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A Guide to Golf Fitness for Teens

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In this series of five articles, I will be offering guidelines for golf-specific physical activity aimed at five different golfing demographics:

This article covers the physical activity that’s best for teens interested in the game of golf, a period in which many changes start happening in the body. Hormones go crazy, which normally leads to growth spurts, acne and unpredictable mood swings amongst a whole host of other adaptations.

A teen’s body often feels strange, ungainly and uncomfortable to live in. Combine this self consciousness with a lifestyle that is increasingly centered around computers, phones and school work, and the solid upright posture that was demonstrated during their preteen years can rapidly disappear.

poor posture

The increasing use of mobile phones is slowly dragging the posture of teenages forward, in and down.

As trainers and golf coaches, we like to see good posture not only from a golf swing mechanics point of view, but also to ensure proper functional movement of the spine and the major joints in the body. A sloppy standing and seated posture will almost always be reflected in a golf swing with funky compensatory movements and poor control in basic gym exercises.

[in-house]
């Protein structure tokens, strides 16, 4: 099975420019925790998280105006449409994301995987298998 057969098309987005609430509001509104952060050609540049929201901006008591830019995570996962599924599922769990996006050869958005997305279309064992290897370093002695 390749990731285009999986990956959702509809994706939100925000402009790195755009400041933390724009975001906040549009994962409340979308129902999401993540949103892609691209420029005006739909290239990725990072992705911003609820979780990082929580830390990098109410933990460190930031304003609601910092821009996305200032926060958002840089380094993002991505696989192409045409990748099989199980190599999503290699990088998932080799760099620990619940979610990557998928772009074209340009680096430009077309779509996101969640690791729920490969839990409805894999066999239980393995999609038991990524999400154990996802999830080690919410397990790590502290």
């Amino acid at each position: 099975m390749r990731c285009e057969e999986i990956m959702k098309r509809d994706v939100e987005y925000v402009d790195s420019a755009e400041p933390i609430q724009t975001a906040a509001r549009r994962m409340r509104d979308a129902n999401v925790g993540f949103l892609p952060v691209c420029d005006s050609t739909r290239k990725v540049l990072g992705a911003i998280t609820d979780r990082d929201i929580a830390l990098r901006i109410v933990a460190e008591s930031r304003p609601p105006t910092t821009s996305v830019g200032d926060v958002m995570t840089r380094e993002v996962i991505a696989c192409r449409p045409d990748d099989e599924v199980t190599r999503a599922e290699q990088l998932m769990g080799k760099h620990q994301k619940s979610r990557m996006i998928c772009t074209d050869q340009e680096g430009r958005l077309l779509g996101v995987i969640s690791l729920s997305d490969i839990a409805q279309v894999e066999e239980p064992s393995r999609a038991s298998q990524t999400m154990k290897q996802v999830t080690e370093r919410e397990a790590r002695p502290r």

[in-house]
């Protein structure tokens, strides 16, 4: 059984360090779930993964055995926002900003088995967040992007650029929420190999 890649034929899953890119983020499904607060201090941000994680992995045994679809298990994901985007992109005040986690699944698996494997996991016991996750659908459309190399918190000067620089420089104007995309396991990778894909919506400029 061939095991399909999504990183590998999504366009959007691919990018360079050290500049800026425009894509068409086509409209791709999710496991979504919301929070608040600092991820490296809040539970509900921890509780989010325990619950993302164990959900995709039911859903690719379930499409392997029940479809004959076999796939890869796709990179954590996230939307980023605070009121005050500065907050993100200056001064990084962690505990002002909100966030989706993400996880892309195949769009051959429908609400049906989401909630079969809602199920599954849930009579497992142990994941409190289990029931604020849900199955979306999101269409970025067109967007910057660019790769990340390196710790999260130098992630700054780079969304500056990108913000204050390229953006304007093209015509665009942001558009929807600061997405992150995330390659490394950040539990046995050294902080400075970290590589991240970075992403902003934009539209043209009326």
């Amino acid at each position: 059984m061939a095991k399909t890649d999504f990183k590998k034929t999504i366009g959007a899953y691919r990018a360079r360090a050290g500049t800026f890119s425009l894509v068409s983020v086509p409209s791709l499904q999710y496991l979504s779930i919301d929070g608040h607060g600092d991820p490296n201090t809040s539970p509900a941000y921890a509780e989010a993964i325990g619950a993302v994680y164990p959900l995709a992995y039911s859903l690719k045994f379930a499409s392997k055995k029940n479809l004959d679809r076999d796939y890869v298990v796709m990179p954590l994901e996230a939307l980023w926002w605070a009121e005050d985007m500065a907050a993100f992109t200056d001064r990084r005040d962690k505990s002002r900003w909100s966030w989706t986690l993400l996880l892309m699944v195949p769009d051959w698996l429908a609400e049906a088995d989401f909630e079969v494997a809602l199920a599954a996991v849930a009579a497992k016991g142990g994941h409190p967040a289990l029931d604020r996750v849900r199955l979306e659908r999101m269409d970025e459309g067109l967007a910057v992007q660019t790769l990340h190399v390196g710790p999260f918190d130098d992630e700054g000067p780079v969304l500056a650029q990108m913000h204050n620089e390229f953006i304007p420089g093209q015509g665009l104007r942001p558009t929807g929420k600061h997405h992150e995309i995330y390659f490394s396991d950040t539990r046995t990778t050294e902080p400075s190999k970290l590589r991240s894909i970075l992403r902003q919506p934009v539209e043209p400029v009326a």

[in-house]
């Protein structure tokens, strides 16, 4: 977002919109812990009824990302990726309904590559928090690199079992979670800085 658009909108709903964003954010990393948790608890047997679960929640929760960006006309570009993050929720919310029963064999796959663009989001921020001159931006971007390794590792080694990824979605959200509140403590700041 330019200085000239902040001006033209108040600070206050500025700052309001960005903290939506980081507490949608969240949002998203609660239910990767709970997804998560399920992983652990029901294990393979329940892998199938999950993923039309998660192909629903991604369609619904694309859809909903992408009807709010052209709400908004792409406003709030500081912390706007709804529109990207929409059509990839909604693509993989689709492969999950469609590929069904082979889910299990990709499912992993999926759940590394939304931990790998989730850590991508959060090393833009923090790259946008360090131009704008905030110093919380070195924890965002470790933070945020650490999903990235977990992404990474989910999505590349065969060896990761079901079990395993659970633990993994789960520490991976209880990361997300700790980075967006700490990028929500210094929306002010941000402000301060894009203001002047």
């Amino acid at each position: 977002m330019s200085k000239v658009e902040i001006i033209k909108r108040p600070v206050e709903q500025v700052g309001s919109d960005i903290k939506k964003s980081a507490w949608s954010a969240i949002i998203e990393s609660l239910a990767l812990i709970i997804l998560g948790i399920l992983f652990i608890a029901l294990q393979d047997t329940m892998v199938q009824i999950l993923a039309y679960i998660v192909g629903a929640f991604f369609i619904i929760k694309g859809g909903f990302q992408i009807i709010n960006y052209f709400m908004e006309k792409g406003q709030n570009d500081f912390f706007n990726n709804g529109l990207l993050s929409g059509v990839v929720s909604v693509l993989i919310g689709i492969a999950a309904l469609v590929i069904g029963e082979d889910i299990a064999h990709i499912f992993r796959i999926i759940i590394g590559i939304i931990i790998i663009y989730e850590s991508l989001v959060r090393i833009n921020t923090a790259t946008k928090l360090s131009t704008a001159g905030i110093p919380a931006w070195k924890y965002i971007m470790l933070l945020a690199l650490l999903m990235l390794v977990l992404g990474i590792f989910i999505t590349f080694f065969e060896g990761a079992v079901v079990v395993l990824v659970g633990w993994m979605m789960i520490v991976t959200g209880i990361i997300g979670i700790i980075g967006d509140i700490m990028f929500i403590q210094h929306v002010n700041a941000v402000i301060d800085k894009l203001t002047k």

The first stop for any young teen who comes into either our golf academy or Australian state program is a postural analysis, followed by education and prescription of corrective exercises. It might not be glamorous or particularly fun at first, but we consider it absolutely essential for future development.

training posture

Randall working with an elite golfer on deep core control using pressure bio-feedback.

Once some postural education has been carried out, we move on to the basic gym exercises: push, pull, squat, lunge and brace. We prescribe an even balance of these exercises to ensure equal development and good awareness and control of the body in movement.

At first, these exercises use just bodyweight or very light loads, and almost always come with a high volume of repetitions. As mentioned before, the body is still growing throughout this period and it isn’t advised to repeatedly load the skeleton with heavy weight. The objective at this point is not to build a muscle-bound freak who pounds the ball 300 yards. We are still very much in the phase of developing a well-rounded athlete who has great body awareness, control and resilience to injury. We also recommend continuing to play other sports, as this will help develop coordination, joint stability and cardio-vascular fitness.

SLPP21

Mastering the fundamentals of gym movements is really important in the teenage years.

Neglecting the pillars of physical development — postural awareness, an introduction to the gym and participation in sports outside of golf — can lead to some worrying adaptations. “Reverse upper spine” and “crunch factor” are two fairly gruesome-sounding movements that we see leave their mark on the bodies of teen golfers on a regular basis. They are both attributed to poor body awareness and/or lack of strength when swinging the golf club. Lateral curvatures in the spine and injured shoulders and wrists are all too frequently the result.